In June 2005, Maoist insurgents warned Ilam-based reporter of Radio Nepal Umesh Gurung to quit his job and join the Maoist war. Maoists also imposed restrictions on the movement of the reporter out of the district.544 However, the Maoists later admitted their mistake and released the journalist from house arrest.545

On 3 July 2005, the Maoists also allegedly threatened Kantipur daily's Humala district based correspondent Jay Bahadur Rokaya,546 and Hari Bahadur Khadka, correspondent of the stateowned Radio Nepal.547

On 18 October 2005, the Maoists allegedly threatened Kamal Neupane, Dailkeh based reporter of Nepal Samacharpatra daily to give up his profession within three weeks or face consequences. In a letter to Neupane, a Maoist leader reportedly accused him of writing news against the Maoists.548 However, the regional Maoist leadership has pledged a probe into the alleged threat to the journalist, and asked Neupane to "continue his job without any fear".549

On 22 November 2005, Maoists abducted journalist Chandra Mani Kattel, a Biratnagar-based reporter of the "Blast Times" daily, from Durgapuri in Morang district. The cadres accused Kattel of entering into their "base area" without their permission and locked him up in an empty house. He was released at around 9 p.m after brief detention of nearly three hours and warned him "not to do so in future." Kattel said the cadres manhandled him at the time of abduction and forcibly took away his mobile telephone, which was later returned.550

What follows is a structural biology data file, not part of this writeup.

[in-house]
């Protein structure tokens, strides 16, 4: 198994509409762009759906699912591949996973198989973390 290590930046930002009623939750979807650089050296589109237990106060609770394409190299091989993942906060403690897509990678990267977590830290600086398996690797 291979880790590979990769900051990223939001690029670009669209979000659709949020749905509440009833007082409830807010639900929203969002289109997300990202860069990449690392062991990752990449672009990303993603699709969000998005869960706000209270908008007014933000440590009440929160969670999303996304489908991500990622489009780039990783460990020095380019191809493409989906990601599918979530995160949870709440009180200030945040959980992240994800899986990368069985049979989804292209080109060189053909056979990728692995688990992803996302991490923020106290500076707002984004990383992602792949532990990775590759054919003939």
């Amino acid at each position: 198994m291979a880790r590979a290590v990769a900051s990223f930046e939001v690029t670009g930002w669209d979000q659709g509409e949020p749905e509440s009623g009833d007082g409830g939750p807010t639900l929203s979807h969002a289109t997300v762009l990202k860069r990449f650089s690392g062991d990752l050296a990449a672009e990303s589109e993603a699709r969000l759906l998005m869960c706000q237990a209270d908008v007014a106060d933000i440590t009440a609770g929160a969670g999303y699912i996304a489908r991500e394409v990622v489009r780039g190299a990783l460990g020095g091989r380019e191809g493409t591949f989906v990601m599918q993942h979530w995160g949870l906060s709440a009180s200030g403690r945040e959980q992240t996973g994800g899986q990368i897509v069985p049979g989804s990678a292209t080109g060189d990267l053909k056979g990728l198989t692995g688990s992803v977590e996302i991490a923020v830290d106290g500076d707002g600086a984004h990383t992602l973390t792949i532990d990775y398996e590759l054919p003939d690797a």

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XI. Attacks on Human Rights

Defenders

Human rights defenders have been under attacks from the government. They have been arrested, detained in valley and prevented from fulfilling their mandate. The most serious harassment has come in the name of providing more responsible and transparent work culture among the NGO activists. On 10 November 2005, the Social Welfare Council (SWC) introduced a 15-point Code of Conduct for Social Organisations-2005551 to regulate the National and International Non-Governmental Organizations (NGOs). The Code of Conduct has imposed several restrictions on the NGOs. It stipulated that the office bearers of NGOs should not be involved in political activities, and nobody can head any social organization for more than two terms. It makes mandatory for the NGOs to publicize their audited financial and yearly progress reports and submit them to the respective District Administration Office and District Development Committee. The Code of Conduct also stipulated that no member of a social organization should receive a monthly salary from the organization except reimbursement of the expenditure incurred while executing the activities of the organization and those getting a monthly salary from an NGO should not be on its executive committee. Besides, NGOs should not carry out any activities that could be the subject of defamation, disrespect and contempt of court. Social organizations should not use resources received as foreign aid in the government's name and they should receive permission from the SWC before receiving any foreign assistance. The local bodies have to be informed before any programme is launched with foreign assistance.552 On 23 November 2005, the Supreme Court stayed the implementation of the NGO Code of Conduct until further order.553